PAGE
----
-

-

-

-

(130.4)

(130.4)

At 31 December 2019

38.8

1,226.5

15.7

425.4

750.4

2,456.8

 

 

 

 

 

 

 

 

Loss for the year

-

-

-

-

(314.2)

(314.2)

 

Other comprehensive expense for the year

-

-

-

(76.5)

(31.8)

(108.3)

Total comprehensive expense for the year

 

-

 

-

 

-

 

(76.5)

 

(346.0)

 

(422.5)

 

 

 

 

 

 

 

Employee share schemes:

 

 

 

 

 

 

Value of services provided

-

-

-

-

(1.7)

(1.7)

Issue of equity share capital

0.2

0.1

-

-

(0.3)

-

At 31 December 2020

39.0

1,226.6

15.7

348.9

402.4

2,032.6

 

 

CONSOLIDATED CASH FLOW STATEMENT

For the year ended 31 December 2020

 

 

 

Notes

2020

£'m

2019

£'m

 

 

 

 

Non-GAAP measures

 

 

 

Cash inflow from operations before business disposal expenses and exceptional operating items

 

282.9

451.1

Cash outflow from business disposal expenses

29

(5.2)

(9.4)

Cash outflow from exceptional operating items

8

(49.3)

(27.3)

 

 

 

 

Cash inflow from operations

26

228.4

414.4

Interest received

 

0.1

1.8

Interest paid

 

(32.2)

(34.9)

Tax paid

 

(42.1)

(14.4)

Cash inflow from operating activities

 

154.2

366.9

 

 

 

 

Investment acquired

16

(7.6)

-

Businesses disposed

29

117.0

78.3

Capitalised development costs

14

(41.4)

(54.7)

Capitalised programme participation costs

 

(1.6)

(2.0)

Purchase of intangible assets

 

(11.0)

(17.2)

Purchase of property, plant and equipment

 

(80.8)

(77.2)

Government grants received in respect of purchase of property, plant and equipment

 

2.1

-

Proceeds from disposal of property, plant and equipment

 

1.3

23.1

Cash outflow from investing activities

 

(22.0)

(49.7)

 

 

 

 

Dividends paid to Company's shareholders

12

-

(130.4)

Issue of equity share capital

 

0.3

-

Proceeds from bank and other borrowings

 

618.6

0.4

Repayments of bank and other borrowings

 

(705.8)

(213.0)

Debt issue costs paid

 

(2.4)

-

Reverse lease premium received

26

3.5

18.9

Repayments of lease liabilities

18

(15.4)

(16.2)

Cash outflow from financing activities

 

(101.2)

(340.3)

 

 

 

 

Net increase/(decrease) in cash and cash equivalents

 

31.0

(23.1)

Cash and cash equivalents at start of the year

 

155.3

181.9

Exchange losses on cash and cash equivalents

 

(7.7)

(3.5)

Cash and cash equivalents at end of the year

 

178.6

155.3

 

 

NOTES TO THE FINANCIAL STATEMENTS

For the year ended 31 December 2020

 

1.  General information and basis of preparation

 

This document contains abridged preliminary financial information for the year ended 31 December 2020 together with comparatives.

 

Meggitt PLC is a public limited company listed on the London Stock Exchange, domiciled and incorporated in the United Kingdom with the registered number 432989.  Meggitt PLC is the parent company of a Group whose principal activities during the year were the design and manufacture of high performance components and sub-systems for aerospace, defence and other specialist markets, including energy, medical, industrial and test.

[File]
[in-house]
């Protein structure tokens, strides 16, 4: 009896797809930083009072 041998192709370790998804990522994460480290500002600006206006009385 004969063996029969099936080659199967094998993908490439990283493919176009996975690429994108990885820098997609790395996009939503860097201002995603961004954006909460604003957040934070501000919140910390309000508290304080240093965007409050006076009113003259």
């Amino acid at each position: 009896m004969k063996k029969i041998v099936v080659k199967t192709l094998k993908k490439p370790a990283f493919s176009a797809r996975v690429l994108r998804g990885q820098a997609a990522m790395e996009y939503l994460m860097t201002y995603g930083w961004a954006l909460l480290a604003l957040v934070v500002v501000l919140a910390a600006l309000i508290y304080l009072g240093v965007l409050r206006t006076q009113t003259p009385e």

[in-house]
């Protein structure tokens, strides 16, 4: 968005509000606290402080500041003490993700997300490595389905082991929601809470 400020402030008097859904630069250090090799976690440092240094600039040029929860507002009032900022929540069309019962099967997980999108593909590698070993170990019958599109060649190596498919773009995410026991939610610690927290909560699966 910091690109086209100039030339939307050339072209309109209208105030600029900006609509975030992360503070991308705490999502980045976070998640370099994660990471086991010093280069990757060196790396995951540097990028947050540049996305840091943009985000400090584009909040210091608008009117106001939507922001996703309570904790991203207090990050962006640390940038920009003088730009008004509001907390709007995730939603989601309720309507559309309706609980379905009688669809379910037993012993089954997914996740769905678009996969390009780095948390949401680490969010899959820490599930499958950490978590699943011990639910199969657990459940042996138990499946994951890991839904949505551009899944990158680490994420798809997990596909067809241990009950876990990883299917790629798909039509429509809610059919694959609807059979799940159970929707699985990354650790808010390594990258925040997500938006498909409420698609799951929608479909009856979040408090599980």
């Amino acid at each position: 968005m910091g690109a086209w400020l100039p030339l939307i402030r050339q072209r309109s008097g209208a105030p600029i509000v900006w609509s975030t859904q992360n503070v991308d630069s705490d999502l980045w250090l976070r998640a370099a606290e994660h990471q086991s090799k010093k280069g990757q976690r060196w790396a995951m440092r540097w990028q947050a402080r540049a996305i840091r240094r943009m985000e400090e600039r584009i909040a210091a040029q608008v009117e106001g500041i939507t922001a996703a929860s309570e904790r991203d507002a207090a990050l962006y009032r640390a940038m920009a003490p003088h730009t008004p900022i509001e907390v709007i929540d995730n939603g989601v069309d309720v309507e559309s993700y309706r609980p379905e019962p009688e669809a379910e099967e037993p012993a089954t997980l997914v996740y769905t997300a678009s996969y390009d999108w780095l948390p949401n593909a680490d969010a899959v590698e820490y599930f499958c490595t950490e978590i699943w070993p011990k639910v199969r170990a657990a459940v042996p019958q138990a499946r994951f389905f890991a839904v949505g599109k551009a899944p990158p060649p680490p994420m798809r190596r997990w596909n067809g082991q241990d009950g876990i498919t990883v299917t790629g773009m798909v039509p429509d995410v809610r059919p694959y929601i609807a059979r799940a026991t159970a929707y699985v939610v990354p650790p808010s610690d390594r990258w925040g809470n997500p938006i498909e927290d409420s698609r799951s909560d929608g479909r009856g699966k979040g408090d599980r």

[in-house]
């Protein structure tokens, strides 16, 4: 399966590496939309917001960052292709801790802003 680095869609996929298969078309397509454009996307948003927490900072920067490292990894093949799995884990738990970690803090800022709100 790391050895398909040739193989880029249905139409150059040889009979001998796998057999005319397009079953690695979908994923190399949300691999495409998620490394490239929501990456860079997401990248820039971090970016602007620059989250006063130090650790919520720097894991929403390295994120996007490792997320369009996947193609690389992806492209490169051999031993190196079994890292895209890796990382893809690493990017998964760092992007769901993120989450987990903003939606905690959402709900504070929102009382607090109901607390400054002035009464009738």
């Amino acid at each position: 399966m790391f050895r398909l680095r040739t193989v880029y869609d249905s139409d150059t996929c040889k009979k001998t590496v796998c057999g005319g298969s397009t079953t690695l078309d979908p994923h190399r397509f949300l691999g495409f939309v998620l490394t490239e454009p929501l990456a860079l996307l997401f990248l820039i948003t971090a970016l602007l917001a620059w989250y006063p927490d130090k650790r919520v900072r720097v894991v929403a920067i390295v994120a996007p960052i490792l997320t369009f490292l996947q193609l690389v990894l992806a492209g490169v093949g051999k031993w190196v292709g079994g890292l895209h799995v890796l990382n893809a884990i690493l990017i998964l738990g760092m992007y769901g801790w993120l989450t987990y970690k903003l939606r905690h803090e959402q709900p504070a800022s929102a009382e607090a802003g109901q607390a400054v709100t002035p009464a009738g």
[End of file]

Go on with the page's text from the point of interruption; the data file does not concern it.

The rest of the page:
The information presented has been prepared in accordance with both international accounting standards in conformity with the requirements of the Companies Act 2006 and international financial reporting standards adopted pursuant to Regulation (EC) No 1606/2002 as it applies in the European Union.  It has been prepared on a going concern basis and under the historical cost convention, as modified by the revaluation of certain financial assets and financial liabilities (including derivative financial instruments) at fair value).

 

The financial information contained in this document does not constitute Group statutory accounts as defined in Sections 404 and 435 of the Companies Act 2006.  It is based on, and is consistent with, that in the Group's statutory accounts for the year ended 31 December 2020 and those financial statements will be delivered to the Registrar of Companies following the Company's Annual General Meeting.  The auditors' report on those accounts is unqualified, does not draw attention to any matters by way of emphasis and does not contain a statement under Section 498(2) or (3) of the Companies Act 2006.

 

Group statutory accounts for the year ended 31 December 2019 were approved by the Board of Directors on 24 February 2020 and have been filed with the Registrar of Companies.  The auditors' report on those accounts was unqualified, did not draw attention to any matters by way of emphasis and did not contain a statement under Section 498(2) or (3) of the Companies Act 2006.

 

Going concern

 

The directors have formed a judgement, at the time of approving the consolidated financial statements, that there is a reasonable expectation that the Group has adequate resources to continue in operational existence for a period of at least 12 months from the date of approval of the Annual Report. For this reason, the directors continue to adopt the going concern basis in preparing the consolidated financial statements.

 

In making a judgement as to whether the going concern principle should be adopted, the directors have considered the period starting with the date the consolidated financial statements were approved by the Board and ending on 31 March 2022.

 

Actions taken to preserve cash and liquidity